• Finally, a fully connected layer with a single neuron (Bx1) produced the output D ( x , z ) .
Like in reference [10], all constituent parts of the GAN were optimized simultaneously in each iteration. The encoder and the discriminator of this model used layer normalization [23] and leaky ReLU with a leaking factor of 0.2 on all layers except the discriminator’s last convolutional layer, which is indicated in step (1), and the final output, stated in step (4).

2.2.4. Adversarial Autoencoder

The adversarial autoencoder (AAE), depicted in Figure 4, is an autoencoder in which a discriminator is added to the bottleneck vector [24]. While reducing the L 2 -norm distance between a sample and its decoded form (as in the SDAE and the VAE), the AAE includes an adversarial loss to distinguish the encoder’s output from a stochastic prior code, thus serving as a regularizer to the encoding process. The min-max game is thus formally defined as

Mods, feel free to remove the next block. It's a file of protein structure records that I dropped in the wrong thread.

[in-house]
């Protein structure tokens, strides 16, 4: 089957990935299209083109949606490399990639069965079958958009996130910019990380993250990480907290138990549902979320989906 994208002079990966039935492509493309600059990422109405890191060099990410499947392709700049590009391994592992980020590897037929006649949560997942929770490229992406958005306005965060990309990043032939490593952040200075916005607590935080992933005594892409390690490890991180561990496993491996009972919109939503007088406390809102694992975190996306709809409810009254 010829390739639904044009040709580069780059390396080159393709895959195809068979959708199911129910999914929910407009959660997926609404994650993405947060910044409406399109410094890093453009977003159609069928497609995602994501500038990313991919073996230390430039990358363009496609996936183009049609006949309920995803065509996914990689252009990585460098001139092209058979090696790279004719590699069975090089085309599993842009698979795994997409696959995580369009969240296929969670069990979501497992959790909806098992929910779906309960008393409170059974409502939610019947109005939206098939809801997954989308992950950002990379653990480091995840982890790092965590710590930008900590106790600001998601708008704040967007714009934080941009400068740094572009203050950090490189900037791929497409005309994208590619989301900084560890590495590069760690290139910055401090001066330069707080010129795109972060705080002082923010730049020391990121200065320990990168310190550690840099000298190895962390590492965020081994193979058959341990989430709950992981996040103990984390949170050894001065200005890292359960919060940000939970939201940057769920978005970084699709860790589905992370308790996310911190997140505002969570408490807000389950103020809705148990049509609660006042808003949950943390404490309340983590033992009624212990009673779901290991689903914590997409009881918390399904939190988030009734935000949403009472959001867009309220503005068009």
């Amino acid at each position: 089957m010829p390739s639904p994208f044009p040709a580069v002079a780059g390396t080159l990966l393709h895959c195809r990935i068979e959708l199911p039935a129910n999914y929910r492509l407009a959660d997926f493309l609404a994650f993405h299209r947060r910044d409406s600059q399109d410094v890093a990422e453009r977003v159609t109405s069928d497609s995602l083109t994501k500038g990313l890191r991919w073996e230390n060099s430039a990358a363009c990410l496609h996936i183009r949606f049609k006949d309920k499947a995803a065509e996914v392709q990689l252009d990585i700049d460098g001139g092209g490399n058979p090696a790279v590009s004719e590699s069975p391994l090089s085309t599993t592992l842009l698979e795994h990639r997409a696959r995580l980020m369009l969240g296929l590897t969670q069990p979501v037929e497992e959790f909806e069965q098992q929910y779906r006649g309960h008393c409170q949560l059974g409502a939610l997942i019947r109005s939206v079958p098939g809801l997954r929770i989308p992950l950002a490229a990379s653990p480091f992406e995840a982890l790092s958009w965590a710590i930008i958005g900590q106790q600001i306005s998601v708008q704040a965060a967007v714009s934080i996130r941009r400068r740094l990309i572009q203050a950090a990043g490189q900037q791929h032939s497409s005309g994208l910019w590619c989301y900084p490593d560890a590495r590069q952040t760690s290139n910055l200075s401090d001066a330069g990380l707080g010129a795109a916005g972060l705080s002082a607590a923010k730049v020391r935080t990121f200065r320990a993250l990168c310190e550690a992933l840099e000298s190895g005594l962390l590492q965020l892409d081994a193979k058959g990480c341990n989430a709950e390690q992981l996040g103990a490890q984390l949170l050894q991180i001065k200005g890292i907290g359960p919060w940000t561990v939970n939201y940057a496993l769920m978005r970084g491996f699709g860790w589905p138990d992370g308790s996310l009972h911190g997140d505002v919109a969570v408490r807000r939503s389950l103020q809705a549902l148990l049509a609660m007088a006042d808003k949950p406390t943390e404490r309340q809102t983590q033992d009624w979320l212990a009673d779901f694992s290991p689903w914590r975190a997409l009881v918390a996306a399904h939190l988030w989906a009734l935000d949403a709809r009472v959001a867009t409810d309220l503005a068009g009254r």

V ( E , D ) = min E max D E z p z [ log D ( z ) ] + E x p ( x ) [ log ( 1 D ( E ( x ) ) ) ] .
Our AAE used a simple code discriminator composed of 2 fully connected layers of 128 units with leaky ReLU activation for the first two layers, followed by a single neuron without a non-linearity. During training, the discriminator was fed a prior z sampled from a random normal distribution N ( 0 , I ) as the real code, and the output of the encoder E ( x ) as the fake code. The model used layer normalization [23] on all except the last layers of each component and leaky ReLU with a leaking factor of 0.2. Like in reference [10], all three components’ parameters were updated simultaneously in each iteration.

2.2.5. Network Training Details